Article By Kishor Napier-Raman First published on Sep 06, 2021
Lorraine Finlay has in the past asserted a number of positions that may place her at odds with the Australian Human Rights Commission.
Yesterday the federal government quietly appointed Lorraine Finlay as the next human rights commissioner. She is a Murdoch University legal academic and human trafficking specialist with the Australian mission to ASEAN. Media releases from Attorney-General Michaelia Cash and the Australian Human Rights Commission both praised Finlay’s academic expertise and work in international human rights law. But they neglected to mention hers deep ties to the Liberal Party, as a former upper house candidate in Western Australia and president of the state’s Liberal women’s council. They also overlooked her years spent vocally taking positions that might put her at odds with the AHRC.
A Liberal stack
Finlay’s links to the WA Liberals go back a decade. Until 2018 she was president of the its women’s council, a position she’d held since at least 2011 when she was hosting twilight drinks with a then-shadow minister, Scott Morrison.As head of the council, Finlay worked hard to advance women’s representation in the party — by opposing gender-based quotas. She also helped stitch up preselection contests for older, male establishment figures over younger female candidates, even as senior figures such as Julie Bishop were crying out for better gender representation.Spend enough time as a party apparatchik, it seems, and you start getting touted as a possible candidate.
In 2015 there were rumours about her running for the federal seat of Canning (now held by Andrew Hastie). Two years later she ran unsuccessfully for the Liberals as an upper house candidate in the state election.More recently she’s popped up in reporting on the disastrous state of the WA party, as an enemy of “The Clan”, a group of influential Liberal power brokers with ties to former finance minister turned OECD supremo Mathias Cormann. Crikey asked Cash’s office whether Finlay’s Liberal links helped her land the appointment, and whether it was appropriate to pick someone so close to the party. We did not get a response.
The IPA’s pick in 2017, the Institute of Public Affairs, which has long called for a dramatic overhaul of the AHRC, listed Finlay as one of its favoured candidates for the commission. It cited Finlay’s co-authorship of No Offence Intended: Why 18C is Wrong, a book-length call to remove that section of the Racial Discrimination Act.Both the Abbott and Turnbull governments campaigned unsuccessfully to have the section — which makes it unlawful to offend, insult, humiliate or intimidate a person based on their race, colour, ethnicity or nationality — repealed. It dragged the commission and its former president Gillian Triggs into a protracted culture war over freedom of speech. Finlay, meanwhile, has openly called — in her book and in articles — for 18C to be abolished. She has plenty of other views that put her at odds with the commission’s work.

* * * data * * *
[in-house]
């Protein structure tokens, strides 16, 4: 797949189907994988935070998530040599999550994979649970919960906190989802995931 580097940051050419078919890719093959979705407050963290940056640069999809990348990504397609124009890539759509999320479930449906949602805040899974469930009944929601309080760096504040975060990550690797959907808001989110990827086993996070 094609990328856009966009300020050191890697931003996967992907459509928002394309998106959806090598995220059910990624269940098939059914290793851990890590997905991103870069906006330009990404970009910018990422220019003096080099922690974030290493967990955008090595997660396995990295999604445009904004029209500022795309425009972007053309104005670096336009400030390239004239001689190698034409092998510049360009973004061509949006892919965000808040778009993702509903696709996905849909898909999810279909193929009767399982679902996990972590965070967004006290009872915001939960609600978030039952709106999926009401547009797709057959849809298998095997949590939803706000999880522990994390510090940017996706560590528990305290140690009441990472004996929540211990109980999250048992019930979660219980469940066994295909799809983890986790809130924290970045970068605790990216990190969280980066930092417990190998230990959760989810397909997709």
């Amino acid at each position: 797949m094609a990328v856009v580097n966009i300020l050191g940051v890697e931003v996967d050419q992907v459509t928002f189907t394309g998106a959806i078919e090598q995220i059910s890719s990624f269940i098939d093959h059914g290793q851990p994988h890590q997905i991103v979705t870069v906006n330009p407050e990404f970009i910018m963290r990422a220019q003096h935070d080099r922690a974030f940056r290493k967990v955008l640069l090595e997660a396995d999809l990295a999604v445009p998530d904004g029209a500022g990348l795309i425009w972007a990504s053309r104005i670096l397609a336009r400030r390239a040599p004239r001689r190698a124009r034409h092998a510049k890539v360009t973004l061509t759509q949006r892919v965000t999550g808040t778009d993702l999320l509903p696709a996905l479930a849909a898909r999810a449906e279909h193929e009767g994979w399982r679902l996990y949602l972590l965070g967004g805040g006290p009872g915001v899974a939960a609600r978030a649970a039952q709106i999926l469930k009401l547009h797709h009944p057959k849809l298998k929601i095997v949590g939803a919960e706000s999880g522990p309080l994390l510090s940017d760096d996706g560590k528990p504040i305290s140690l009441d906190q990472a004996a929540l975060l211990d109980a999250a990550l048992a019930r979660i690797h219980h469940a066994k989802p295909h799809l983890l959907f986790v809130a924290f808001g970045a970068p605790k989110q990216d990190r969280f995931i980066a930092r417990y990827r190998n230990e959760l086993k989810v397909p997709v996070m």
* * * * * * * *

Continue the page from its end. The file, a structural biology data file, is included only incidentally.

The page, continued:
The AHRC supports an Indigenous voice to Parliament. Finlay joined an IPA advertisement where she called that “political segregation”.The commission also does critical work on sexual harassment and sexual assault. On these, Finlay’s views are in line with the Sky News set. She believes moves to adopt an affirmative consent model on sexual assault laws — under way in NSW — would undermine due process and the presumption of innocence for alleged perpetrators. In fact, she’s been making this argument since 2018, when she appeared on a YouTube video with men’s rights activist Bettina Arndt. Finlay’s appointment is just the latest instance of the Coalition targeting and stacking the AHRC. In 2013, the Abbott government appointed former IPA policy director Tim Wilson, now a Liberal backbencher, as Human Rights Commissioner. Earlier that year, staff at the Institute had called for the Commission to be abolished. At the time, attorney-general George Brandis openly admitted ideology played a part in Wilson getting the gig. This time it hasn’t been quite so open.
Editors note: An earlier version of this article said Tim Wilson had called for the AHRC to be abolished during his time at the IPA. Wilson did not personally call for its abolition.
Kishor Napier-Raman from Crickey